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A preliminary test of Google Scholar as a source for citation data: a longitudinal study of Nobel prize winners

Abstract

Most governmental research assessment exercises do not use citation data for the Social Sciences and Humanities as Web of Science or Scopus coverage in these disciplines is considered to be insufficient. We therefore assess to what extent Google Scholar can be used as an alternative source of citation data. In order to provide a credible alternative, Google Scholar needs to be stable over time, display comprehensive coverage, and provide non-biased comparisons across disciplines. This article assesses these conditions through a longitudinal study of 20 Nobel Prize winners in Chemistry, Economics, Medicine and Physics. Our results indicate that Google Scholar displays considerable stability over time. However, coverage for disciplines that have traditionally been poorly represented in Google Scholar (Chemistry and Physics) is increasing rapidly. Google Scholar’s coverage is also comprehensive; all of the 800 most cited publications by our Nobelists can be located in Google Scholar, although in four cases there are some problems with the results. Finally, we argue that Google Scholar might provide a less biased comparison across disciplines than the Web of Science. The use of Google Scholar might therefore redress the traditionally disadvantaged position of the Social Sciences in citation analysis.

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Notes

  1. 1.

    Humanities are not included in the Essential Science Indicators. We acknowledge that the high ranking for Australia in the Social Sciences/Economics & Business is partly caused by its “English-language” advantage. ISI has a bias towards English-language journals and local language journals are more common in the Social Sciences than in the Sciences and Medicine. However, this does not invalidate the argument as ISI listed journals are generally perceived to be top journals in their fields; many Australian journals are not ISI listed either. Hence Australia still punches above its weight. Moreover, although one can quibble with the number of papers measure, the citations per paper measure shows that the Social Sciences perform on par with the Sciences and Medicine.

  2. 2.

    As small sample sizes can easily distort the citations per paper metric, we ignored countries that had published less than 100 articles a year.

  3. 3.

    This was clearly illustrated when we attempted to do a rough assessment of how much a Cited Reference Search would add to our results. For Chemist EJ Corey, more than 2200 of his nearly 3300 entries were to non-ISI listed publications, but 90% of these were stray citations to three journals that are in fact ISI listed. For Physicist Geim, stray citations made up a third of his records for less than 1 % of his citation count.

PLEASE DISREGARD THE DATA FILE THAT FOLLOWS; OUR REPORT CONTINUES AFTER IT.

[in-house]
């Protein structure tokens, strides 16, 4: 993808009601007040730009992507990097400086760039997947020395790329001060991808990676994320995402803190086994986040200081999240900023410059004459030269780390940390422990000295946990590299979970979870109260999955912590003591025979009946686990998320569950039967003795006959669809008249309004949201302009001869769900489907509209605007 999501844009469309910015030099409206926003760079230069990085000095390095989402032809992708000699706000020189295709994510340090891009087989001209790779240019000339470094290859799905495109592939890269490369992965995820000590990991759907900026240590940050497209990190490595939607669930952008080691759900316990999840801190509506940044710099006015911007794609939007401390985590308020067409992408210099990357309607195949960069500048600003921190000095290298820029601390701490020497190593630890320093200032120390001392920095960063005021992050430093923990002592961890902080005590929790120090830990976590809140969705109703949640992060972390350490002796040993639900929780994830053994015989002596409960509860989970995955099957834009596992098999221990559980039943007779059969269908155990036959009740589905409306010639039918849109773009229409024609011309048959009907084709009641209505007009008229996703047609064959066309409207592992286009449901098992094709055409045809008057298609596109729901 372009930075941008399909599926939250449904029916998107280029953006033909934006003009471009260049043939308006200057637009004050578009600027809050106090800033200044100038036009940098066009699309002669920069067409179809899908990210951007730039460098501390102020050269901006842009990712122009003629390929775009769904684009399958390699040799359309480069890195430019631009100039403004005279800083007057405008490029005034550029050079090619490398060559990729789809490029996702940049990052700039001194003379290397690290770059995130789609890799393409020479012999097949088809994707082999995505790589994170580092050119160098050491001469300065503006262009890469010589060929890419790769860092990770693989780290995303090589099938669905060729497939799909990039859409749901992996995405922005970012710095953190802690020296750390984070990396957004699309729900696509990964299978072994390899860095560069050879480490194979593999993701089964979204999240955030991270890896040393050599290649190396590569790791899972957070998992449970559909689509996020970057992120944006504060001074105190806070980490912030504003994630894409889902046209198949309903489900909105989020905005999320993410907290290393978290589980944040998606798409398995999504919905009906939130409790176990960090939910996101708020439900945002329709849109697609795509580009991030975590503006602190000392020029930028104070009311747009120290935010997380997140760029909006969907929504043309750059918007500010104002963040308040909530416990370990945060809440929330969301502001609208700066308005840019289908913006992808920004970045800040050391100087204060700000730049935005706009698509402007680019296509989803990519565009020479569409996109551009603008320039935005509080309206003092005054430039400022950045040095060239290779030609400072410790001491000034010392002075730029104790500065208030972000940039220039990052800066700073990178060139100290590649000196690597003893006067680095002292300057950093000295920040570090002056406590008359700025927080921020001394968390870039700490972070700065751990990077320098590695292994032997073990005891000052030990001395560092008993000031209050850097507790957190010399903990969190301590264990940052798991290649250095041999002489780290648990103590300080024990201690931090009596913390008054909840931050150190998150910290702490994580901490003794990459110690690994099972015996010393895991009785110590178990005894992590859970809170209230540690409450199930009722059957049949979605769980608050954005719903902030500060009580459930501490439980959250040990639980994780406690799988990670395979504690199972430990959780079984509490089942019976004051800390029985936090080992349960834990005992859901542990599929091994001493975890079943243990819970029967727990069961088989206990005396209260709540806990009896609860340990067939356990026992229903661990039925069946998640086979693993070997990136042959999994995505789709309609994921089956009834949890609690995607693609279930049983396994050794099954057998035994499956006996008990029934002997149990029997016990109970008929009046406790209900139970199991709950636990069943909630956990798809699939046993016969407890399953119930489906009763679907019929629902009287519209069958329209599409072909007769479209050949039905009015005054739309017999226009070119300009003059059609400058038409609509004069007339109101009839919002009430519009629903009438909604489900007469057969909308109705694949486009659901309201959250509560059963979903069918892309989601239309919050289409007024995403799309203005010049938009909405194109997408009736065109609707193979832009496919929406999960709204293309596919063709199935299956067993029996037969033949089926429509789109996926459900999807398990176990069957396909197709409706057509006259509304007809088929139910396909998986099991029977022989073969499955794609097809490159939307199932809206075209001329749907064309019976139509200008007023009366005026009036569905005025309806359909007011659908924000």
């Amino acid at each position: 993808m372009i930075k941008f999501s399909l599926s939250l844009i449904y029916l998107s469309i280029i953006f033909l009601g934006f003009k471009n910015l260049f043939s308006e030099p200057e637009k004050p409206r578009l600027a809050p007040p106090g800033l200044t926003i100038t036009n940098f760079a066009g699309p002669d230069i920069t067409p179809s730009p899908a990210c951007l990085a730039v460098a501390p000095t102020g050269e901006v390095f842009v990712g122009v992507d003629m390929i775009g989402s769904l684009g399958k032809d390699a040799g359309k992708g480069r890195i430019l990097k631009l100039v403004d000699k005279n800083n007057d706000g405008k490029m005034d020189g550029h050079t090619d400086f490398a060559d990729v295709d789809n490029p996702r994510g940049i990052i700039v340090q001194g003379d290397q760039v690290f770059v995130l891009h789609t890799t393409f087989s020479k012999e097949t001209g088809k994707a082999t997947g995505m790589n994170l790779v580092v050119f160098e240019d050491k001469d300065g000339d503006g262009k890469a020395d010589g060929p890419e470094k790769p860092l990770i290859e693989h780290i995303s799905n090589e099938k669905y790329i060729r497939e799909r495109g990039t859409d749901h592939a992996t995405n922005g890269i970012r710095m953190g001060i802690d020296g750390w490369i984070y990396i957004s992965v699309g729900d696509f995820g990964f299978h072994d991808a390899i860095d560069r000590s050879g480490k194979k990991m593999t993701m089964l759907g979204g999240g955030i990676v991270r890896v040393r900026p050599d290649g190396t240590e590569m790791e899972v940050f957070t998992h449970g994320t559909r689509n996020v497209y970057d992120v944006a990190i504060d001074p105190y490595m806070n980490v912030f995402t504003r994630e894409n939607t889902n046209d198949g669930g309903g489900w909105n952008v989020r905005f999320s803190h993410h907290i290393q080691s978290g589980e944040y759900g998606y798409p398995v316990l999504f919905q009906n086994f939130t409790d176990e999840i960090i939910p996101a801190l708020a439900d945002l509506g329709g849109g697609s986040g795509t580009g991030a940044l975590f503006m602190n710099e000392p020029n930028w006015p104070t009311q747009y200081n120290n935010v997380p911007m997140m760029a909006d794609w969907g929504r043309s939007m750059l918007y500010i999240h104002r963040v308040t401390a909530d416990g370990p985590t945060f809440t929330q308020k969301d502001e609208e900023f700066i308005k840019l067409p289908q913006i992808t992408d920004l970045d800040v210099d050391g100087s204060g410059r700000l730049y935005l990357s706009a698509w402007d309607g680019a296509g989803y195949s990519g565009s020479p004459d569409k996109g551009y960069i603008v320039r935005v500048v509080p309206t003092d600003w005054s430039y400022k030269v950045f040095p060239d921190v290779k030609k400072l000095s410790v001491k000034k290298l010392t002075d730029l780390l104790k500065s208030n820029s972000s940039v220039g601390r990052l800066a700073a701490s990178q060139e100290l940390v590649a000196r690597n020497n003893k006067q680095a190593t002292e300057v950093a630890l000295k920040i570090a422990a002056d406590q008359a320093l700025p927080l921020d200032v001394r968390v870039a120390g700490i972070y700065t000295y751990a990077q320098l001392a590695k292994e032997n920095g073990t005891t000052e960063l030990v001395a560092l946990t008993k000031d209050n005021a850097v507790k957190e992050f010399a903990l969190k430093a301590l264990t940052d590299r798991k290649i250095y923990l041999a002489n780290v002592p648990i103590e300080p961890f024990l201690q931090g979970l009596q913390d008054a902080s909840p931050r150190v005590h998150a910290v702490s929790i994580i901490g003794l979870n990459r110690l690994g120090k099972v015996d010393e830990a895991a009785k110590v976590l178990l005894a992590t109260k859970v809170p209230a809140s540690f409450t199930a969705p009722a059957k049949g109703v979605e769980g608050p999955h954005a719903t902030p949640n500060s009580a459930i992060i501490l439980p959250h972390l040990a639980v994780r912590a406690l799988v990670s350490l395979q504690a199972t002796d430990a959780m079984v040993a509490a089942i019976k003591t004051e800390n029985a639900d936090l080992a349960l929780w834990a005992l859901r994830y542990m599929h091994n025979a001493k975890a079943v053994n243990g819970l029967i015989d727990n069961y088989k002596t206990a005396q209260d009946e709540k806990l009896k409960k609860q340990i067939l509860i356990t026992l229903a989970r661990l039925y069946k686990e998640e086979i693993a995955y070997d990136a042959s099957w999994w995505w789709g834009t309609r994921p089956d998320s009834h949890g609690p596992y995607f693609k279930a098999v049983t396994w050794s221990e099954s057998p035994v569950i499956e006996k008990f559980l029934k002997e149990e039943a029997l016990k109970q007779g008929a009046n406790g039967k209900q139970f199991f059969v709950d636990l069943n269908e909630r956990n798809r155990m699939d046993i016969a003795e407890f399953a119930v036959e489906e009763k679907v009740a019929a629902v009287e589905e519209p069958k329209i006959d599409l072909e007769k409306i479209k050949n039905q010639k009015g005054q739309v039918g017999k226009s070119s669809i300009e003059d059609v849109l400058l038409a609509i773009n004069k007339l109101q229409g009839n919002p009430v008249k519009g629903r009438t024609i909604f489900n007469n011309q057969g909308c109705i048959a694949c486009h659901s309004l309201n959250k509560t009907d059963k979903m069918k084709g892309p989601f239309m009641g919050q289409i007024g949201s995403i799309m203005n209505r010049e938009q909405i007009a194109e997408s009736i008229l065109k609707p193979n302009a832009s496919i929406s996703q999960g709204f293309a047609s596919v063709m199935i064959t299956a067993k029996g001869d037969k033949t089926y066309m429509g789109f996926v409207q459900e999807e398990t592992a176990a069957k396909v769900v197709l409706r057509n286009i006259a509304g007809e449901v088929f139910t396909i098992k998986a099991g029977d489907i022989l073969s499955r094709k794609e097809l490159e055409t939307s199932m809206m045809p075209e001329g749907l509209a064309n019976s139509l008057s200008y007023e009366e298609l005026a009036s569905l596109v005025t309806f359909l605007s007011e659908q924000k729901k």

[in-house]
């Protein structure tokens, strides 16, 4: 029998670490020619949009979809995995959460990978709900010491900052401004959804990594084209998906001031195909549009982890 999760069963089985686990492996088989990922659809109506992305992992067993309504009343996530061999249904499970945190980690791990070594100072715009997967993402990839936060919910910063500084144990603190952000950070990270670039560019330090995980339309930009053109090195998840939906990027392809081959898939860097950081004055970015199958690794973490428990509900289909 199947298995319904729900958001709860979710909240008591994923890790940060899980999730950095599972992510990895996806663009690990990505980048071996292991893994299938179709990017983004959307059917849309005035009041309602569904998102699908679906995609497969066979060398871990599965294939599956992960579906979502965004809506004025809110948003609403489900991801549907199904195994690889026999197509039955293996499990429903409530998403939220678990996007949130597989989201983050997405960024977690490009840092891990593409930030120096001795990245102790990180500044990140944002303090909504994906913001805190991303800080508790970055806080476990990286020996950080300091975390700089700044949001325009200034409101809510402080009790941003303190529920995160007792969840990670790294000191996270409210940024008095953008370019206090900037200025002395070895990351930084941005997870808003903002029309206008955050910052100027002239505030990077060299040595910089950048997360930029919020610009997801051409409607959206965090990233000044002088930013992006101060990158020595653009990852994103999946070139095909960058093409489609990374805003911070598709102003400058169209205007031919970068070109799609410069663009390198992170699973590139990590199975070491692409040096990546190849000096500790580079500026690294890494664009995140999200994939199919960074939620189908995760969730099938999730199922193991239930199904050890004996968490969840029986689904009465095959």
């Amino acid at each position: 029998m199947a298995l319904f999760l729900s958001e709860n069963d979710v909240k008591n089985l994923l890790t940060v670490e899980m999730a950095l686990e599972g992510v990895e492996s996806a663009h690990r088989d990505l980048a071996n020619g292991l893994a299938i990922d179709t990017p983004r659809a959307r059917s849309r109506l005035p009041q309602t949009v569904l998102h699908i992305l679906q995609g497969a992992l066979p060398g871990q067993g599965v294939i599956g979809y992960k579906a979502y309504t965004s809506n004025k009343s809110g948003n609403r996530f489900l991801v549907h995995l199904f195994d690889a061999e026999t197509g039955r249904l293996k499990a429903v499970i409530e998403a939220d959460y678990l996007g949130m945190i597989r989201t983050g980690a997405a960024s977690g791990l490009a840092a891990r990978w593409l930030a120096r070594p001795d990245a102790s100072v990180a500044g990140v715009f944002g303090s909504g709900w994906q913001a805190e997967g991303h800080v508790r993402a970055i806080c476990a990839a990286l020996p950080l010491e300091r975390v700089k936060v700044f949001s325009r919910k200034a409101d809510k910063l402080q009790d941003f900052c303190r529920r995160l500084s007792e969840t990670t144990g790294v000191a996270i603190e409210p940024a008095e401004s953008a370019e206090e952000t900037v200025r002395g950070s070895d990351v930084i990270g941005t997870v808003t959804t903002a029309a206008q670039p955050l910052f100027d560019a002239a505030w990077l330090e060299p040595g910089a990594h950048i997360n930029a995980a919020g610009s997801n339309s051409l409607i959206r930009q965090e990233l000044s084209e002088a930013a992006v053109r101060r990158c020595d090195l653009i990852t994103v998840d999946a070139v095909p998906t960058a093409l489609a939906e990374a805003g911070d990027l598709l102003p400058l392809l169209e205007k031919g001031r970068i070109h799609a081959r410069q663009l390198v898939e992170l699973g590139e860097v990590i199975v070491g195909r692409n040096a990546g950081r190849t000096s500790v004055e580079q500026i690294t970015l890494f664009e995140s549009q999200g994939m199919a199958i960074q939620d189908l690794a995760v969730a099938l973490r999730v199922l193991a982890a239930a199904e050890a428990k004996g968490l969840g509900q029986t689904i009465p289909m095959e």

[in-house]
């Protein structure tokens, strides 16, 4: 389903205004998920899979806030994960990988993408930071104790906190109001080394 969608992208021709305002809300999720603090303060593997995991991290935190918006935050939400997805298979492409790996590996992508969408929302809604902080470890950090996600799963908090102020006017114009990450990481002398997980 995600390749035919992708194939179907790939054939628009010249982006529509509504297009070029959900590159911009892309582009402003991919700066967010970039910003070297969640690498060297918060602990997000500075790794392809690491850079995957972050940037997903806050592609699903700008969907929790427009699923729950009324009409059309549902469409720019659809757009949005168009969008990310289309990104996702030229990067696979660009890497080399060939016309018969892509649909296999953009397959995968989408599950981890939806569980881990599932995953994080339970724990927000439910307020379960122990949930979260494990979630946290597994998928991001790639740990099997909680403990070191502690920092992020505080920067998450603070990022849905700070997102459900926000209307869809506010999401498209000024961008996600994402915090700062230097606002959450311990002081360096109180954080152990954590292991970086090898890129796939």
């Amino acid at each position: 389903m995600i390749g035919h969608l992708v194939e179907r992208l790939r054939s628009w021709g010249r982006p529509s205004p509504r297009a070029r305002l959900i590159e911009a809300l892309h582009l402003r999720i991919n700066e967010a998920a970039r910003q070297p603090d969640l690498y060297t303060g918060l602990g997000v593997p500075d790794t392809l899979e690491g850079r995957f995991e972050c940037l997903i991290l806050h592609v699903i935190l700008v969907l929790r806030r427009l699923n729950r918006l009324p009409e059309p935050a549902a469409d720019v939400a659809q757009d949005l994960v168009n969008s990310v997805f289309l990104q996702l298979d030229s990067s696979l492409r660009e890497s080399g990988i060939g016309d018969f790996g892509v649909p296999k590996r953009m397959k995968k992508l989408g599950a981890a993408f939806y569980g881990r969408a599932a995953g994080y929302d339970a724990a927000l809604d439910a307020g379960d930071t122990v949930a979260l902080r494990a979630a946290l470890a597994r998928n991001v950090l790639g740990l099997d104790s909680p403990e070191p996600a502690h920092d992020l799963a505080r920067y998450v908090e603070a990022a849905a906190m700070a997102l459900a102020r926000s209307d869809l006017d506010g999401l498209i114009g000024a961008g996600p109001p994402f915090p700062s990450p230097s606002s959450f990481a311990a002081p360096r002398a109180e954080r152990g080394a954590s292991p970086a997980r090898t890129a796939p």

4. 4.

    Economist Paul Krugman for instance had 567 entries in the Science databases, even though all of these publications were books or publications in Economic journals.

  5. 5.

    We are fully aware that a Cited Reference Search would provide a higher citation count and h-index for Economics. However, it still provides a very incomplete citation record for these Nobelists as it only measures citations in ISI listed journals and it only reports citations to non-ISI listed publication for the first author. For the two Economists where we could reliably search in the Cited Reference search, it provided 8–10 times as many items as the General Search, but as most of these were stray citations, the Cited Reference Search found only 10–20% of the additional Google Scholar citation count. Moreover, our analysis for the Nobelists top-20 journal articles shows that even for ISI-listed publications Google Scholar provides 3–5 times as many citations.

  6. 6.

    Citations for the other Nobelists in our sample also increased with a similar magnitude (between 0.3 and 1.4 %, with most sitting around 0.6–0.7 %). This seems to suggest that there was no further expansion of coverage in these 4 weeks and that any increase in citations was caused by the natural increase in citations over time. This presents additional evidence of the stability of Google Scholar.

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Correspondence to Anne-Wil Harzing.

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Harzing, A. A preliminary test of Google Scholar as a source for citation data: a longitudinal study of Nobel prize winners. Scientometrics 94, 1057–1075 (2013). https://doi.org/10.1007/s11192-012-0777-7

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Keywords

  • Google Scholar
  • Web of science
  • Social sciences
  • Citation analysis